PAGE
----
About Our Training
Our classes are (ICISF) International Critical Incident Stress Foundation classes and are nationally recognized. All of our classes are part of the (CISM) Critical Incident Stress Management program. What is CISM? CISM is a comprehensive, integrative, multicomponent crisis intervention system. CISM is considered comprehensive because it consists of multiple crisis intervention components, which functionally span the entire temporal spectrum of a crisis. CISM interventions range from the pre-crisis phase through the acute crisis phase, and into the post-crisis phase. CISM is also considered comprehensive in that it consists of interventions which may be applied to individuals, small functional groups, large groups, families, organizations, and even communities.
Here are some of the classes being offered: Individual Crisis Intervention and Peer Support; Group Crisis Intervention; Responding to School Crises: An Integrated Multi-Component Crisis Intervention Approach; CISM Application with Children; Law Enforcement Perspectives for CISM Enhancement; Pastoral Crisis Intervention I; Suicide Prevention, Intervention & Postvention; Stress Management for the Trauma Services Provider; Advanced Group Crisis Intervention; Strategic Response to Crisis and Pastoral Crisis Intervention II. All our instructors areICISF Certified and come from across the state and around the nation to teach our classes.
We are also offering the Red Cross Disaster Response Classes and the Billy Graham Rapid Response Team training. All classes taught here at the Academy are taught by approved instructors from those agencies as well.
We also teach the NIMS 100, 200, 300, 400, 700, and 800 ICS classes.
The question was asked why did we start a school and why are we training so many crisis responders. The answer is there are an inadequate number of trained individuals to serve as emergency and disaster relief crisis responders (chaplains). Often when other chaplains, pastors and clergy of local congregations respond to provide compassionate care to the victims and emergency workers of these disasters, several issues become evident: (1) spiritual care in disasters is very different from that in the pastorate, (2) ministering to religiously diverse people is different than in the context of a church congregation and (3) the caregiver’s own response to trauma in disasters requires specialized training and care. When individuals are not addressing these issues and many others they not only fail to provide appropriate ministry to the victims but often leave the scene feeling inadequate, overwhelmed or in a personal crisis themselves. The question has also been asked; can a person become effective in crisis and disaster chaplaincy with the above mentioned classes? The response is yes, if the training is specific and concise and if the ministry intervention is intended to be “spiritual first aid,” and not “long-term care.”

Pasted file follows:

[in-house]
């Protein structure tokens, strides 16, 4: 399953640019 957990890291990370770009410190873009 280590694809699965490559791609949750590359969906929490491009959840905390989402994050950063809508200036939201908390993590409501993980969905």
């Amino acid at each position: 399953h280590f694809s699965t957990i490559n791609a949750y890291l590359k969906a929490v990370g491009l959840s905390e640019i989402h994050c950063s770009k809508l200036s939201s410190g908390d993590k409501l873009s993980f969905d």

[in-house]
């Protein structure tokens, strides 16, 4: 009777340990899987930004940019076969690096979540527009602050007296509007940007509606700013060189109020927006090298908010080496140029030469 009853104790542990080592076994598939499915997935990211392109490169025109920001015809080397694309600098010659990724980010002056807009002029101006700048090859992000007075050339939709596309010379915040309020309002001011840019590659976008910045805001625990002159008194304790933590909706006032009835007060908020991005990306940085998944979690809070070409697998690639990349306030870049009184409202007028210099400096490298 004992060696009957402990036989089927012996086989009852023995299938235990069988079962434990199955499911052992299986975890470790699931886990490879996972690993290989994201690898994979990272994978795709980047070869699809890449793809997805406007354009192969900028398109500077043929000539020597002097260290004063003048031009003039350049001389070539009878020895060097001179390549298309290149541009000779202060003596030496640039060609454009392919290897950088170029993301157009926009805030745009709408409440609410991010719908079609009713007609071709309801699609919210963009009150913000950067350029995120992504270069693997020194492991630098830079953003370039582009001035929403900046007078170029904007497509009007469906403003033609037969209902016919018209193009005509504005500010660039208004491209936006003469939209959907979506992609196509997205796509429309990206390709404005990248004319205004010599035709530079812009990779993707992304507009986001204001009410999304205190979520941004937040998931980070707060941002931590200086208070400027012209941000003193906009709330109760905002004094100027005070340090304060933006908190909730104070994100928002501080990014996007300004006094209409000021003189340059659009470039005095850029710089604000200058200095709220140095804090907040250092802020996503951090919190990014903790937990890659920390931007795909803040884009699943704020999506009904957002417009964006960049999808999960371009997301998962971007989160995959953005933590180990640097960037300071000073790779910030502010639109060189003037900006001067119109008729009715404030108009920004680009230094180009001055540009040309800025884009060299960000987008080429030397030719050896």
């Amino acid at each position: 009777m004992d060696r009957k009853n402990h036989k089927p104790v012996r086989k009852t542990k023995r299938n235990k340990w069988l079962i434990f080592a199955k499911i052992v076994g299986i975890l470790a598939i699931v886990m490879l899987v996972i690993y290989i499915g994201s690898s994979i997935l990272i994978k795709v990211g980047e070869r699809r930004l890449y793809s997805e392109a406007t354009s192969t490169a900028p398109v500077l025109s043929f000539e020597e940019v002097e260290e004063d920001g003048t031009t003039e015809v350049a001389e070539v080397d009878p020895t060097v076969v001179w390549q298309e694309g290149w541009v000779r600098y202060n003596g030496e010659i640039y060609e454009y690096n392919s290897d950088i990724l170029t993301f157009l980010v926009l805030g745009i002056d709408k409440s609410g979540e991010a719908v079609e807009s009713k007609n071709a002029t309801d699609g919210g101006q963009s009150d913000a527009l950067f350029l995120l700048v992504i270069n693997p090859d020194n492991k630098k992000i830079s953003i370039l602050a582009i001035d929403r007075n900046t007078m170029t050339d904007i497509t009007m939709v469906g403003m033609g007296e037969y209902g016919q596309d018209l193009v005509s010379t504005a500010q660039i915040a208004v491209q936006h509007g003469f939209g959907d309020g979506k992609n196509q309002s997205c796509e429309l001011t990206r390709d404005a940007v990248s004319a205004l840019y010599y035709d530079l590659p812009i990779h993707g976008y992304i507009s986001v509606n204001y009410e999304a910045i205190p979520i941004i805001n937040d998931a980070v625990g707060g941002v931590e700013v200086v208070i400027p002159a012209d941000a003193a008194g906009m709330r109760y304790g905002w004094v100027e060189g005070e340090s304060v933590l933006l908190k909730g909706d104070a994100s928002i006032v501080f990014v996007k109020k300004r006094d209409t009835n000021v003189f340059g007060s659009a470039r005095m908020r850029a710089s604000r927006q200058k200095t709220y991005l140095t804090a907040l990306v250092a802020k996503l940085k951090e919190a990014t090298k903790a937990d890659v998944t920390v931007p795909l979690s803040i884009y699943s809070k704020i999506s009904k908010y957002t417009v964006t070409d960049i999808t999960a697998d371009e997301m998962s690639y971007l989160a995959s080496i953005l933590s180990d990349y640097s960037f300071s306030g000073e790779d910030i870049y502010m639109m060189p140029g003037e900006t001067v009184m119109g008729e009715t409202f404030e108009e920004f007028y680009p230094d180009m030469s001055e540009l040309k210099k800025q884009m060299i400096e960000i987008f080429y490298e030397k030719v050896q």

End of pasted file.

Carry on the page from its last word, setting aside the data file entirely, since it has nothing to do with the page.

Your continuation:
EMT’s or paramedics receive specific and concise training to provide medical first aid at the scene of a crisis incident and during transportation to a health care facility. There is no expectation to provide long-term care more appropriately left to physicians who receive many years of education and training. Crisis Responders (chaplains) in disasters are trained to provide urgent care by diffusing distress through early intervention and cathartic ventilation. They are known as “spiritual paramedics.” Another area that surfaces for pastors and other congregational leaders is the chain-of-command. During emergencies and disasters most organizations function as para-military organization. Individuals who go through our program are trained to follow the chain-of-command and to function within the emergency service organizations guidelines.